When We Make It
- Author: Elisabet Velasquez
- Genre: YA Contemporary/Poetry
- Publication Date: August 30, 2022
- Publisher: Dial Books
Thank you to YABC and Dial Books for providing me with an ARC of this book in exchange for an honest review. My review of this book was originally posted on the YA Books Central website here.
CONTENT WARNING: mention of domestic violence, mental illness, gun violence, miscarriage, addiction, mention of off-page sexual assault, teen pregnancy
This unforgettable, torrential, and hopeful novel-in-verse redefines what it means to “make it.”
Sarai is a first-generation Puerto Rican question asker who can see with clarity the truth, pain, and beauty of the world both inside and outside her Bushwick apartment. Together with her older sister, Estrella, she navigates the strain of family traumas and the systemic pressures of toxic masculinity and housing insecurity in a rapidly gentrifying Brooklyn. Sarai questions the society around her, her Boricua identity, and the life she lives with determination and an open heart, learning to celebrate herself in a way that she has long been denied.
When We Make It is a love letter to anyone who was taught to believe that they would not make it. To those who feel their emotions before they can name them. To those who still may not have all the language but they have their story. Velasquez’ debut novel is sure to leave an indelible mark on all who read it.
Wow, this book is so incredible that I’m struggling to put how much I loved it into words. The fact that it’s written as a novel-in-verse brings to mind Elizabeth Acevedo’s Clap When You Land. It brings to vivid life the struggle of Sarai, who is not only navigating life in the rapidly gentrifying neighborhood of Bushwick, but also facing poverty and defining what it means to be a first-generation Puerto Rican.
Throughout this book, she faces dangers so often that they’re just everyday events, things that people might see on the news but don’t incorporate into their daily reality the way that Sarai does. Background events for her include gun violence, fear of the police even when you’re doing nothing wrong, food insecurity, housing insecurity, racism, drugs, mental illness, and domestic violence. Expressing feelings are a luxury that she doesn’t have, and her writing is her only escape.
“In Bushwick it’s hard to be soft/when everything is so hard.”
And while Sarai knows that she’s Puerto Rican, she is only starting to learn what that really means for her as an individual. She doesn’t know the history, doesn’t really know much of the language, and questions whether she’s Puerto Rican enough, and what it really means to be Puerto Rican. This made Sarai feel so relatable, because while my story is completely different from Sarai’s, I’ve also questioned my own identity and wondered if I’m enough to identify the way I do. I think it’s something that a lot of us do, no matter what our ethnicity, religion, or identity is.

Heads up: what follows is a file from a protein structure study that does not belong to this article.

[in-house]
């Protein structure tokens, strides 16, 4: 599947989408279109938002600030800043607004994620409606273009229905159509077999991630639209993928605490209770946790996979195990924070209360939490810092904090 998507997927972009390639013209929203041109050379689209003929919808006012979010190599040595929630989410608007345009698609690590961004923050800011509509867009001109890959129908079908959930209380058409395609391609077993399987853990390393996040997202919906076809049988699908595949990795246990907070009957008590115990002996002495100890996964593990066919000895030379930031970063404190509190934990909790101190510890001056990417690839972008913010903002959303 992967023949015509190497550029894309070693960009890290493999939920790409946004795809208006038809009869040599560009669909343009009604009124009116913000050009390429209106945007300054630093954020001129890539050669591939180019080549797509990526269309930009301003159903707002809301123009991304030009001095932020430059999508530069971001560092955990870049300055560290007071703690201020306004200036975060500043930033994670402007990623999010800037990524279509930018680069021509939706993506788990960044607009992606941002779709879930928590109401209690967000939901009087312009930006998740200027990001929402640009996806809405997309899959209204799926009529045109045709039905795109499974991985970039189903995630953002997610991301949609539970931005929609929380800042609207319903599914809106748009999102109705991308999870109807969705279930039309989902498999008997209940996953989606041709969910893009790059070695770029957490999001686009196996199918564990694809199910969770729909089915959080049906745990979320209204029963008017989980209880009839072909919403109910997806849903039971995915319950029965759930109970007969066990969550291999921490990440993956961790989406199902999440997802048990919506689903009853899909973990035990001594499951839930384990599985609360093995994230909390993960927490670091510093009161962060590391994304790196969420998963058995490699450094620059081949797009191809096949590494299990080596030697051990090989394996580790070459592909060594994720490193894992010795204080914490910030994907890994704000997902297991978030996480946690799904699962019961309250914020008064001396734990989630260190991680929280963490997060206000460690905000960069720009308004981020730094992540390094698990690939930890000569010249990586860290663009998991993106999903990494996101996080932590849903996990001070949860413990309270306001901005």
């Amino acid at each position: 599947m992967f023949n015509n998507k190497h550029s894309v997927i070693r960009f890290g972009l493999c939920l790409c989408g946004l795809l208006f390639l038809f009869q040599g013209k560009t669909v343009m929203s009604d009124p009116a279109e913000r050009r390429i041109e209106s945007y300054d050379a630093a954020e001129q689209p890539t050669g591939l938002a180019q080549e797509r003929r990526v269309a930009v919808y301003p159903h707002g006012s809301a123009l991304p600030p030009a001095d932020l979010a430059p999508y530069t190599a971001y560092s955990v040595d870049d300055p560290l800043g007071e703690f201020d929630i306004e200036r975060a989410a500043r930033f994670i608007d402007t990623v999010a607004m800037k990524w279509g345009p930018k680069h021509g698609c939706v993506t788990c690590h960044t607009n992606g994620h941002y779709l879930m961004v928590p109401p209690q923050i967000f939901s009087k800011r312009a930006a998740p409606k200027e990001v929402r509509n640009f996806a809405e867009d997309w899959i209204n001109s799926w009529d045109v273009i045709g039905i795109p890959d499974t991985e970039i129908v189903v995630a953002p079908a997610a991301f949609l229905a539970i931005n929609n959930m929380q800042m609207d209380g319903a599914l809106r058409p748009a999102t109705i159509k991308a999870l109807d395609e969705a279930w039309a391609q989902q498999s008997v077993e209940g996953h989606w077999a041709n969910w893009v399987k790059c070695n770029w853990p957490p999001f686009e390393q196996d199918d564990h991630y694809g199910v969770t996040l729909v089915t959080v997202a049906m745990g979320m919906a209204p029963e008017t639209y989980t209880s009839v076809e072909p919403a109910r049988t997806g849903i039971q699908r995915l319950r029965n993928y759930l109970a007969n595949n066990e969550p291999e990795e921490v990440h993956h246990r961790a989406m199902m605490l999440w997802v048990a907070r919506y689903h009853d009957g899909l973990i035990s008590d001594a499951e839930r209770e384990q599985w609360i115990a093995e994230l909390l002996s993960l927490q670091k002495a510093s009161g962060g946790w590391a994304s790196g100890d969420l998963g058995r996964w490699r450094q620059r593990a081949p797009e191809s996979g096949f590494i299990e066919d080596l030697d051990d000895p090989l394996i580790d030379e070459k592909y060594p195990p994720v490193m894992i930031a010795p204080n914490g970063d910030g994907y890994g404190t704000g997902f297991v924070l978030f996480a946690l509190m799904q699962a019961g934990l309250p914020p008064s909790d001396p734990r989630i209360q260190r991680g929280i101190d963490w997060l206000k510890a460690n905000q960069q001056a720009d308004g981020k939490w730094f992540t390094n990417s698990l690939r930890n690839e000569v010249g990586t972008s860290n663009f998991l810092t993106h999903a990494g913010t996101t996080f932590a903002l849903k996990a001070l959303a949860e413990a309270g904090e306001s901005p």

There’s such a genuine vibe to this story, and it transported me directly back to Bushwick. I’ve spent a lot of time in the areas mentioned in the story, and it’s depicted so perfectly. And while it’s definitely gentrified a lot more since the 90s, when this story took place, there’s some parts that haven’t changed much at all, and you can still hear salsa or bachata or reggaeton bumping from a Honda Civic, and get tropical fantasy from a bodega, and hear people speaking mostly Spanish. It’s an incredible place to visit, but for the people who live there, it has a way of keeping them trapped through systemic factors like poverty and racism. The people who live there dream big, but it’s hard to succeed when there are so many factors working against you. Sarai illustrates this so beautifully when she talks about how they can’t celebrate birthdays because there’s no money, but she clings to her dreams because it’s all she really has.
“I got dreams because I have to have them./I got dreams ‘cause I wanna wake up one day/to a Happy Birthday.”
This book is a beautiful and powerful story, and I was right there with Sarai. I wanted to see her succeed despite all the factors working against her. And it was heartbreaking to watch her go through everything she did, even as I was amazed at her strength and resilience, although no one should have to go through what she did. And the fact is that this isn’t just a story; this is a reality for so many people. It really hit home, and it brings Velasquez right into the forefront of debut authors to watch.
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